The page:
7 Board Games to Help Younger Kids Build Math Skills

By Lexi Walters Wright
Email Email
Chat's logo Chat's logo

Practicing math skills can be fun—and it doesn’t always have to feature numbers or equations. Some board games sneak in counting, sequencing and strategy as your child plays. Beyond classics like Hi Ho! Cherry-O, Connect Four and Yahtzee, these unique board games can help your child practice math skills.

Understood does not endorse or receive financial compensation for the sale of any of these products.

Feed the Woozle

Ages: 3+

The Woozle is a monster who loves silly snacks—but the treats in this game aren’t like the ones in Candy Land. Kids may roll the die and end up handing out chocolate-covered flies and hairy pickles! In this cooperative game, preschoolers work with—not against—up to four other players to count out the right amounts and types of food. Or they work to match pairs of food cards. Feed the Woozle has three levels of play, so it may have a long shelf life.

Sum Swamp

Ages: 5+

Simple addition and subtraction keep the critters moving around this marsh. To advance around the board, players must roll two numbered dice and a third that has “+” and “-” signs. Players use the dice to figure out how many paces their frog, snail, dragonfly or alligator can move ahead. Kids can take as long as they like to solve the equations. Strong mental math skills aren’t required for this game, so players can use pencil, paper and other tools if needed.

Qwirkle

Ages: 6+

Qwirkle is a little like dominoes, a lot like Sequence and Uno, and similar to Bounce-Off. Players try to score points by creating lines of tiles with matching colors or shapes. That requires strategizing and recognizing patterns—two key math skills. In Qwirkle, kids have to pay attention to different shapes on the tiles, including circles, squares, clovers and stars. Players can take turns tallying points or work together to add them up.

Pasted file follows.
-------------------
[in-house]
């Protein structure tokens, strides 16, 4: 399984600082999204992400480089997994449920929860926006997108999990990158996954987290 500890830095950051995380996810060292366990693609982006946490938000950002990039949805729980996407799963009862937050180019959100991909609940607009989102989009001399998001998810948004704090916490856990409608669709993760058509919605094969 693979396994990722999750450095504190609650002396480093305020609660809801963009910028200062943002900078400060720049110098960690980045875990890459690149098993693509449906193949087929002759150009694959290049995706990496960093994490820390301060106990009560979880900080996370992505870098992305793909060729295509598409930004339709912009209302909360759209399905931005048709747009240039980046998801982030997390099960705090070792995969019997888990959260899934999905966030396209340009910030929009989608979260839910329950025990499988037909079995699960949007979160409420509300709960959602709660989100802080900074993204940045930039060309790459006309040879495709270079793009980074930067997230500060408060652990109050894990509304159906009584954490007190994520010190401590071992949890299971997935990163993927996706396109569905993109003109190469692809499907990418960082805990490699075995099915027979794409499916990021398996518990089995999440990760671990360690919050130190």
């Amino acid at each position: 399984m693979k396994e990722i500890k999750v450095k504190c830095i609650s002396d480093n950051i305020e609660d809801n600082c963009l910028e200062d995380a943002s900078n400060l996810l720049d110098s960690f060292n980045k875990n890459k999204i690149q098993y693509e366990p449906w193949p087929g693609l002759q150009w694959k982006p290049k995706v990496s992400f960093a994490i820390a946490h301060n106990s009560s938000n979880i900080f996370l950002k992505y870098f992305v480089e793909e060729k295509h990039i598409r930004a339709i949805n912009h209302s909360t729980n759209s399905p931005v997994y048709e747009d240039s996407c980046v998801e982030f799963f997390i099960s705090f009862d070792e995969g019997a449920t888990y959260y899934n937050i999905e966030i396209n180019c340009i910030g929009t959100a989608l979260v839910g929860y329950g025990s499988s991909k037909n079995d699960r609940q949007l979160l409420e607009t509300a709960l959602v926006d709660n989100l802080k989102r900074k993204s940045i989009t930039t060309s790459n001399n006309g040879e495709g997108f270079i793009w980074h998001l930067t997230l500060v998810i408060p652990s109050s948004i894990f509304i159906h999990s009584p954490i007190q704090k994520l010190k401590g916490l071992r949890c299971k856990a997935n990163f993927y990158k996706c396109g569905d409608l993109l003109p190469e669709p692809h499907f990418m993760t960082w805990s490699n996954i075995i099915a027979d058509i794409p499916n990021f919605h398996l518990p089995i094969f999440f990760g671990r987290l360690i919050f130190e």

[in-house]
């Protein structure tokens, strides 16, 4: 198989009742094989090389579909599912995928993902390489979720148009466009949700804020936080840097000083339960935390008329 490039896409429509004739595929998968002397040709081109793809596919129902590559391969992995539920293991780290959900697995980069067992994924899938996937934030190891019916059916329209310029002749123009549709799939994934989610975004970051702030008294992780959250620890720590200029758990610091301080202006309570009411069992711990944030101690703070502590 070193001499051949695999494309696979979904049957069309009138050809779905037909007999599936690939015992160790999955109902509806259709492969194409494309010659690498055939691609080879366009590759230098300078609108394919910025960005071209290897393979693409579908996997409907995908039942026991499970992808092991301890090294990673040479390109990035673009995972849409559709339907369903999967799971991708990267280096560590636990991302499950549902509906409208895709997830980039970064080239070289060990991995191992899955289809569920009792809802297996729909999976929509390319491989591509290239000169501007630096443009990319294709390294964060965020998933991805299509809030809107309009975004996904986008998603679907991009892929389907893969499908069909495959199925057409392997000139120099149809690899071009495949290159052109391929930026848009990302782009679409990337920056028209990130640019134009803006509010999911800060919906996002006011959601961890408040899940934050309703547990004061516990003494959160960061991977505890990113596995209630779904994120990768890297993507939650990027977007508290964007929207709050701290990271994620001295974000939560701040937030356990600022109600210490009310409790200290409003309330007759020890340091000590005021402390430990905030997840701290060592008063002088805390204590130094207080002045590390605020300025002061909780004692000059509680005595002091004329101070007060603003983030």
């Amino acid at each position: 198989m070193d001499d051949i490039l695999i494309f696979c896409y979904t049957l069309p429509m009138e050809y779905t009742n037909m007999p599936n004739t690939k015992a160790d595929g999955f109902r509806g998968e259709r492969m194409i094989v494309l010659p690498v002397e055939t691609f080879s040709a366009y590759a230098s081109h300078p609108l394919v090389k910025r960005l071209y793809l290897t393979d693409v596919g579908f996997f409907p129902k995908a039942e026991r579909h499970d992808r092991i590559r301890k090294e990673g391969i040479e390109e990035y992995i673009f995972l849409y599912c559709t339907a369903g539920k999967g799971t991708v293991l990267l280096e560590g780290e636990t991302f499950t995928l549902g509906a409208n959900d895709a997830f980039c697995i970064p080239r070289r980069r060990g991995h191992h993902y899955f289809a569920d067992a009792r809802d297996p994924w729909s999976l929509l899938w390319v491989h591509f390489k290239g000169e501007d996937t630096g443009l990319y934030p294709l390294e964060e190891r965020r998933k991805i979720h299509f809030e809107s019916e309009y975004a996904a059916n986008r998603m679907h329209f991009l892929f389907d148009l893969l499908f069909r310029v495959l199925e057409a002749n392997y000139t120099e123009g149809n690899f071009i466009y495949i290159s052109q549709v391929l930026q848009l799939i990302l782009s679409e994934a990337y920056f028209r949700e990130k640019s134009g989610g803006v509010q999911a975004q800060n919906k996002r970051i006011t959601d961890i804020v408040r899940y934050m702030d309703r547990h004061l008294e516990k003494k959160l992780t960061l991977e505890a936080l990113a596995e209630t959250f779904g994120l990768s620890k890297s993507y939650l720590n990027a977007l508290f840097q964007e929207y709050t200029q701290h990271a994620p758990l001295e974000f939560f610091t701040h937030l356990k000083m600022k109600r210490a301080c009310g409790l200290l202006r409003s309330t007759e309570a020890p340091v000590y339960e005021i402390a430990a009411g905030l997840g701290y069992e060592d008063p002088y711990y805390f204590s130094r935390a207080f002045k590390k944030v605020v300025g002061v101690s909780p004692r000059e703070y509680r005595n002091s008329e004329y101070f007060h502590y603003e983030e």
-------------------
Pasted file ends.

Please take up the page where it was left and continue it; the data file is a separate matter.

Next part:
Battle Sheep

Ages: 7+

Like Battleship, Battle Sheep is a game of strategy. But there are no boats on these boards—just flocks of sheep moving into new pastures. To play, each player divides his stack of sheep chips and takes turns trying to place sheep in a line across the other player’s land. This involves spatial planning and counting, and kids with math anxiety may like that there are no numbers in this game.

Money Bags

Ages: 8+

Grade-schoolers don’t just get rich as they play this game. They also practice collecting, counting and exchanging money. Using plastic coins and paper dollar bills, players solve challenges like figuring out how to get 32 cents from the bank without using any quarters. The player who reaches the finish line first gets a bonus. (For similar games, check out The Game of Life and The Allowance Game.)

Ticket to Ride

Ages: 8+

In this multiplayer role-playing board game, players compete to travel by rail to the most cities in North America in just seven days. Players collect cards that show which railway routes connect to one another. The longer their routes, the more points they earn. No money changes hands in this game. But players use key math skills like strategy and reasoning. And as with Settlers of Catan, many Ticket to Ride fans can’t stop playing once they understand the rules.

Fractions, Decimals, Percents Bingo

Ages: 9+

Playing traditional bingo helps kids practice recognizing one- and two-digit numbers. This ramped-up version goes much further. Playing involves math skills as well as flexible thinking. Here’s how it works. The bingo “caller” shows a card with either a fraction, decimal, or percentage on it. Players can mark off any version of that amount. For example, if a card shows “1/3,” players can mark off “.33” or a six-piece pie chart with two pieces missing. (Quizmo and 20 Express are similar math bingo games.)

About the Author

About the Author

Lexi Walters Wright 

is the former Community Manager at Understood (u.org/community). As a writer and editor, she helps parents make more informed choices for their children and for themselves.

Reviewed by

Reviewed by

Brendan R. Hodnett, MAT 

is a special education teacher in Middletown, New Jersey, and an adjunct professor at Hunter College.

Did you find this helpful?

Up Next

Stay Informed

Sign up for weekly emails containing helpful resources for you and your family.

Please enter a valid email.

Please enter a valid email.

Please wait...

By signing up, you acknowledge that you reside in the United States and are at least 13 years old, and agree that you've read the Terms and Conditions. Understood.org does not market to or offer services to individuals in the European Union.